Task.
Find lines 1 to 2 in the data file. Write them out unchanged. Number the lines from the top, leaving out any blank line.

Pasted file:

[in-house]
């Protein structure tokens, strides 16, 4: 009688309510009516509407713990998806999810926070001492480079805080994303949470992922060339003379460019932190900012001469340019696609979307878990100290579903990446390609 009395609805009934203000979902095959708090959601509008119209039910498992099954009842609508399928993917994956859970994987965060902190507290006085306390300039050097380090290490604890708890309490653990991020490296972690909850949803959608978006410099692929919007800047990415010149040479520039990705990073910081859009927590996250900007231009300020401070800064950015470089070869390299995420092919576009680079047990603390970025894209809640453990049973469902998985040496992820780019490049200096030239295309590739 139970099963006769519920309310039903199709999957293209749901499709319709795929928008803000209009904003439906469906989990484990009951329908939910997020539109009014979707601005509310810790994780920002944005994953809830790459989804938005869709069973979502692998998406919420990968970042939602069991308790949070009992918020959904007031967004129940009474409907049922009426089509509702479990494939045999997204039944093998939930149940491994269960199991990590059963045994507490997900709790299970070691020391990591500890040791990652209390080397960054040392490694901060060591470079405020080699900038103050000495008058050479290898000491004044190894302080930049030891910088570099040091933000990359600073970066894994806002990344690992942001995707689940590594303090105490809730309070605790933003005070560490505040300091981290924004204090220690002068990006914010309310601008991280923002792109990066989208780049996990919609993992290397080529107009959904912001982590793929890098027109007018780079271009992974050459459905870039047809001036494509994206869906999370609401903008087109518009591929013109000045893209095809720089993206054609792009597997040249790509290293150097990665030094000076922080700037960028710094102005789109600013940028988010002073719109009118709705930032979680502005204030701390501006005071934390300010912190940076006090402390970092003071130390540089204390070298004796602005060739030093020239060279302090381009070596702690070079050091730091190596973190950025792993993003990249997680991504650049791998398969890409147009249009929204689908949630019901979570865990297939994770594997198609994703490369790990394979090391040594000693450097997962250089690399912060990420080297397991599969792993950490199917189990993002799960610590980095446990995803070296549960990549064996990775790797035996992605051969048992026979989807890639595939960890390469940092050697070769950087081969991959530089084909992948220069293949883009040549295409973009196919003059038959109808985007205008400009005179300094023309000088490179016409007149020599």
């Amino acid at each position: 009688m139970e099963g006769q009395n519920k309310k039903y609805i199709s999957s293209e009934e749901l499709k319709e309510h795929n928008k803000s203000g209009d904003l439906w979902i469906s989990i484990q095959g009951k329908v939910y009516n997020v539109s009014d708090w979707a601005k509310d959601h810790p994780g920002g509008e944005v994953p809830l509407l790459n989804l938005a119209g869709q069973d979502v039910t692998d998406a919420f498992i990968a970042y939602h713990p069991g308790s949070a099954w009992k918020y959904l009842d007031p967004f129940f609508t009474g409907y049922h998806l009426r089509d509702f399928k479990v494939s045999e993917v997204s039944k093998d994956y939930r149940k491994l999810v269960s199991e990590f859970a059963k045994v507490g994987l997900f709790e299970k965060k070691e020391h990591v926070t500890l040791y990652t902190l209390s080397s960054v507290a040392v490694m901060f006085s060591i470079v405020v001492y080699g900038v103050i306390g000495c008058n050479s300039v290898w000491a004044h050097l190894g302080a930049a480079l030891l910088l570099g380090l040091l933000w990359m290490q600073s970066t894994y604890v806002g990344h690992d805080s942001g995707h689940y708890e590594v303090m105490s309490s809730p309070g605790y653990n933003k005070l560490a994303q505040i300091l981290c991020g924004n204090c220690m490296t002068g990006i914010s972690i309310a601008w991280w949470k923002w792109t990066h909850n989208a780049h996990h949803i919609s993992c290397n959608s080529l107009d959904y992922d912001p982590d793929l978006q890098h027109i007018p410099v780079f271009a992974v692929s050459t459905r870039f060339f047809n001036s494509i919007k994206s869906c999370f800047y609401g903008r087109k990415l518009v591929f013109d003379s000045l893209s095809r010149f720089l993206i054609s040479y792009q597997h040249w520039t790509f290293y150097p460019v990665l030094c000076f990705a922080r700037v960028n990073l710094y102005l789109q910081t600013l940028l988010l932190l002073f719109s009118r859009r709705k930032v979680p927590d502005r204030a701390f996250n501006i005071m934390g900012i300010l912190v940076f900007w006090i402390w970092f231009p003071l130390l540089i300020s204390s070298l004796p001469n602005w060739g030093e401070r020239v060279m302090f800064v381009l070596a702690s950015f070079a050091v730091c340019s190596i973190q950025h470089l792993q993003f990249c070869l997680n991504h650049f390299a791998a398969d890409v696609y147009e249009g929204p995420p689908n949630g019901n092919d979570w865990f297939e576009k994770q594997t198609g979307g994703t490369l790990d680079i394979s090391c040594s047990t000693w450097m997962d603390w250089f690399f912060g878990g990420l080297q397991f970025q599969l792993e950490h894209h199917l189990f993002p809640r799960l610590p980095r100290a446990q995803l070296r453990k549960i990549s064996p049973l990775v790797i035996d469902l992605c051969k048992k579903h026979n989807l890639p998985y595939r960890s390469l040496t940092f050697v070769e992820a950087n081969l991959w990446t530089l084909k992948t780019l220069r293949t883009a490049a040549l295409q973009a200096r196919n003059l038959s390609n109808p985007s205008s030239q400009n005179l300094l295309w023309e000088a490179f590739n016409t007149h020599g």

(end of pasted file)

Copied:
[in-house]
């Protein structure tokens, strides 16, 4: 009688309510009516509407713990998806999810926070001492480079805080994303949470992922060339003379460019932190900012001469340019696609979307878990100290579903990446390609 009395609805009934203000979902095959708090959601509008119209039910498992099954009842609508399928993917994956859970994987965060902190507290006085306390300039050097380090290490604890708890309490653990991020490296972690909850949803959608978006410099692929919007800047990415010149040479520039990705990073910081859009927590996250900007231009300020401070800064950015470089070869390299995420092919576009680079047990603390970025894209809640453990049973469902998985040496992820780019490049200096030239295309590739 139970099963006769519920309310039903199709999957293209749901499709319709795929928008803000209009904003439906469906989990484990009951329908939910997020539109009014979707601005509310810790994780920002944005994953809830790459989804938005869709069973979502692998998406919420990968970042939602069991308790949070009992918020959904007031967004129940009474409907049922009426089509509702479990494939045999997204039944093998939930149940491994269960199991990590059963045994507490997900709790299970070691020391990591500890040791990652209390080397960054040392490694901060060591470079405020080699900038103050000495008058050479290898000491004044190894302080930049030891910088570099040091933000990359600073970066894994806002990344690992942001995707689940590594303090105490809730309070605790933003005070560490505040300091981290924004204090220690002068990006914010309310601008991280923002792109990066989208780049996990919609993992290397080529107009959904912001982590793929890098027109007018780079271009992974050459459905870039047809001036494509994206869906999370609401903008087109518009591929013109000045893209095809720089993206054609792009597997040249790509290293150097990665030094000076922080700037960028710094102005789109600013940028988010002073719109009118709705930032979680502005204030701390501006005071934390300010912190940076006090402390970092003071130390540089204390070298004796602005060739030093020239060279302090381009070596702690070079050091730091190596973190950025792993993003990249997680991504650049791998398969890409147009249009929204689908949630019901979570865990297939994770594997198609994703490369790990394979090391040594000693450097997962250089690399912060990420080297397991599969792993950490199917189990993002799960610590980095446990995803070296549960990549064996990775790797035996992605051969048992026979989807890639595939960890390469940092050697070769950087081969991959530089084909992948220069293949883009040549295409973009196919003059038959109808985007205008400009005179300094023309000088490179016409007149020599």